It ties in with the steps set out three years ago in the Construction Industry Board’s code of practice for clients, Constructing Success, which plots the construction project “map” as: getting started, defining the project, assembling the team, designing and constructing, and completion and evaluation. Note that assembling the team – and that means the whole team, including specialist contractor designers – comes before designing and constructing, to allow for efficient buildability and “value management”.
Sir John Egan’s approach has been criticised by some distinguished designers, who see it as putting too much emphasis on process. Those who advance this criticism, which is to be respected and seriously considered, believe that the emphasis should always be on the project’s objective, not its process. They argue that the project is defined by its design, which should be creative and free-spirited.
If the skill of the designer, whether architect or engineer, is allowed to blossom, and the designer can test out ideas with the client through an iterative process of briefing, the overall scheme will come to good fruition. Too much emphasis on the process of team assembly and performance will, it is argued, marginalise design and stifle innovation.
I cannot accept this argument, while in no way minimising the importance of good design.
A project succeeds through an efficient process. No matter how brilliant the creativity of the designer, if the project is not well managed, the client suffers. So do individual sectors of the supply chain, which will respond to poor planning by underperforming, overcharging or both.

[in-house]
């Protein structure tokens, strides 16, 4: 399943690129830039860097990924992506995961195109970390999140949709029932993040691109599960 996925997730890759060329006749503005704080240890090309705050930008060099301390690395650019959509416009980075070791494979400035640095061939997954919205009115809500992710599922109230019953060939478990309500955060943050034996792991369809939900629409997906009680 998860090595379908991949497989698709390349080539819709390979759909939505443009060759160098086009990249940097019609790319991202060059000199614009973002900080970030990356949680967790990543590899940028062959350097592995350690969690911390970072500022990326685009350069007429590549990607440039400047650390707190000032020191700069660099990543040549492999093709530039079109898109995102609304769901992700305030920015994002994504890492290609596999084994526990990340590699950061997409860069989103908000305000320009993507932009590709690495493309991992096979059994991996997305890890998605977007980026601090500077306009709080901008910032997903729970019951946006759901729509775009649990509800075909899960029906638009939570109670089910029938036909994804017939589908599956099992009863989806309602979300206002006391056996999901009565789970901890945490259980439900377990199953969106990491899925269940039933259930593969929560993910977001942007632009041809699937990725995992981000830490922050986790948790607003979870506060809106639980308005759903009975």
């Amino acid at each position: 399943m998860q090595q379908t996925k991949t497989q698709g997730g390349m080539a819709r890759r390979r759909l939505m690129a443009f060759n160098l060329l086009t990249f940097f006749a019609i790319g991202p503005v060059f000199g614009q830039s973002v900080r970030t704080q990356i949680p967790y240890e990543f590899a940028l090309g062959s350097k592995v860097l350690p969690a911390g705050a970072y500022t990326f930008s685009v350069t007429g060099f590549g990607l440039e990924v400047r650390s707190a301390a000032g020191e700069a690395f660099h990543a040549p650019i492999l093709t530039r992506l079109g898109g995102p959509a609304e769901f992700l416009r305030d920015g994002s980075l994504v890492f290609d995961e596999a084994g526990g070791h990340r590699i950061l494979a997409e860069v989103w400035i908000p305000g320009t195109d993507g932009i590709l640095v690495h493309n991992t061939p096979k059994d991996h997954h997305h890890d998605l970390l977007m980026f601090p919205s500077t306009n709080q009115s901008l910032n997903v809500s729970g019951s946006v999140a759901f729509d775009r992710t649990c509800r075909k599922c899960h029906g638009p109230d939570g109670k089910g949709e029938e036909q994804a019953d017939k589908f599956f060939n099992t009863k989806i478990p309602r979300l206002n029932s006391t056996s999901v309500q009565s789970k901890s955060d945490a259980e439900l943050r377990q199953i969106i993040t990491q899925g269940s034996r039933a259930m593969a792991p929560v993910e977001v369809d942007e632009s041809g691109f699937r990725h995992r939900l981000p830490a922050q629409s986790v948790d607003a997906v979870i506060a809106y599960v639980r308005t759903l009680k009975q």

Would we pick a Premier League football team the way we pick a building project team?
Great constructions can overcome poor process. Only historians now remember the appalling relations between Sir Charles Barry and Victorian MPs when he was creating the new Palace of Westminster in the 1840s. Likewise, the Jubilee Line Extension will be used by millions of people long after everyone has forgotten its unhappy construction. But it should have been possible to achieve these great projects by means of an efficient process.
We can ask ourselves one question. Would we pick a Premier League football team the way we pick a building project team? Would we choose our midfield players because they were the cheapest, having been picked in a competitive tender contest against each other? Would we see the job of our strikers as getting in the way of our own midfielders, with man-marking of team-mates throughout the supply side? A team picked in that way starts with a serious disadvantage on the pitch: the players waste time and effort watching their own backs and trying to stand out as individuals, rather than concentrating on scoring goals as a team. Of course, if all the other teams in the league have been picked by managers using the same system, no one may notice or regard it as odd.
Then, suddenly, a new manager for construction comes along and says: “Hey, we don’t need to pick our team to mark each other. Suppose we pick them to work together, without barriers or hierarchies, and get them together at the earliest stage so that they can all make an input to the design and cost-building process, on an open-book basis, with effective management of the supply chain? Why don’t we call it partnering? It might even work better than the old system.” That manager’s name is Egan.
Every week, Building shows how progressive clients are working with the whole of the supply side to drive through cultural change and achieve major process improvement, but without in any way marginalising design or creativity.